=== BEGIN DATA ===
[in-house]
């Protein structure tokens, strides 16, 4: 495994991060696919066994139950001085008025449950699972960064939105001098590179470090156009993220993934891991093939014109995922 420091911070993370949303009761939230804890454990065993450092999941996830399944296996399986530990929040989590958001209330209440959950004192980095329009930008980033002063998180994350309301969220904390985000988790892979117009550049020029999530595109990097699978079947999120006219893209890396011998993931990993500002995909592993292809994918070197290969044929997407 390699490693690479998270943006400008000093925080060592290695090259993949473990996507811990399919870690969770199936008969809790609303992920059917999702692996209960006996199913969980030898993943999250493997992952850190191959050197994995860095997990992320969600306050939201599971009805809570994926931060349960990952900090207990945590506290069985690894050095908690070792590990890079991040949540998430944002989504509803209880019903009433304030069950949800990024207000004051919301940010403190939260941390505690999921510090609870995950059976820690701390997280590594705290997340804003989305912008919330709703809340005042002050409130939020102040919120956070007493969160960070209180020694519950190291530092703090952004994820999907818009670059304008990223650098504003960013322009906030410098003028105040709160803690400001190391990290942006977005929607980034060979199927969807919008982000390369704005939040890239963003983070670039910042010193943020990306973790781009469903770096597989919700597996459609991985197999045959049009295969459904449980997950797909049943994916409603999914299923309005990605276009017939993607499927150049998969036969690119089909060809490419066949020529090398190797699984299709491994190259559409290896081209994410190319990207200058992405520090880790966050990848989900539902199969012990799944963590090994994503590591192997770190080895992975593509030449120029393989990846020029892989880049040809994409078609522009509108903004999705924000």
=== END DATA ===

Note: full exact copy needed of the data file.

[in-house]
């Protein structure tokens, strides 16, 4: 495994991060696919066994139950001085008025449950699972960064939105001098590179470090156009993220993934891991093939014109995922 420091911070993370949303009761939230804890454990065993450092999941996830399944296996399986530990929040989590958001209330209440959950004192980095329009930008980033002063998180994350309301969220904390985000988790892979117009550049020029999530595109990097699978079947999120006219893209890396011998993931990993500002995909592993292809994918070197290969044929997407 390699490693690479998270943006400008000093925080060592290695090259993949473990996507811990399919870690969770199936008969809790609303992920059917999702692996209960006996199913969980030898993943999250493997992952850190191959050197994995860095997990992320969600306050939201599971009805809570994926931060349960990952900090207990945590506290069985690894050095908690070792590990890079991040949540998430944002989504509803209880019903009433304030069950949800990024207000004051919301940010403190939260941390505690999921510090609870995950059976820690701390997280590594705290997340804003989305912008919330709703809340005042002050409130939020102040919120956070007493969160960070209180020694519950190291530092703090952004994820999907818009670059304008990223650098504003960013322009906030410098003028105040709160803690400001190391990290942006977005929607980034060979199927969807919008982000390369704005939040890239963003983070670039910042010193943020990306973790781009469903770096597989919700597996459609991985197999045959049009295969459904449980997950797909049943994916409603999914299923309005990605276009017939993607499927150049998969036969690119089909060809490419066949020529090398190797699984299709491994190259559409290896081209994410190319990207200058992405520090880790966050990848989900539902199969012990799944963590090994994503590591192997770190080895992975593509030449120029393989990846020029892989880049040809994409078609522009509108903004999705924000």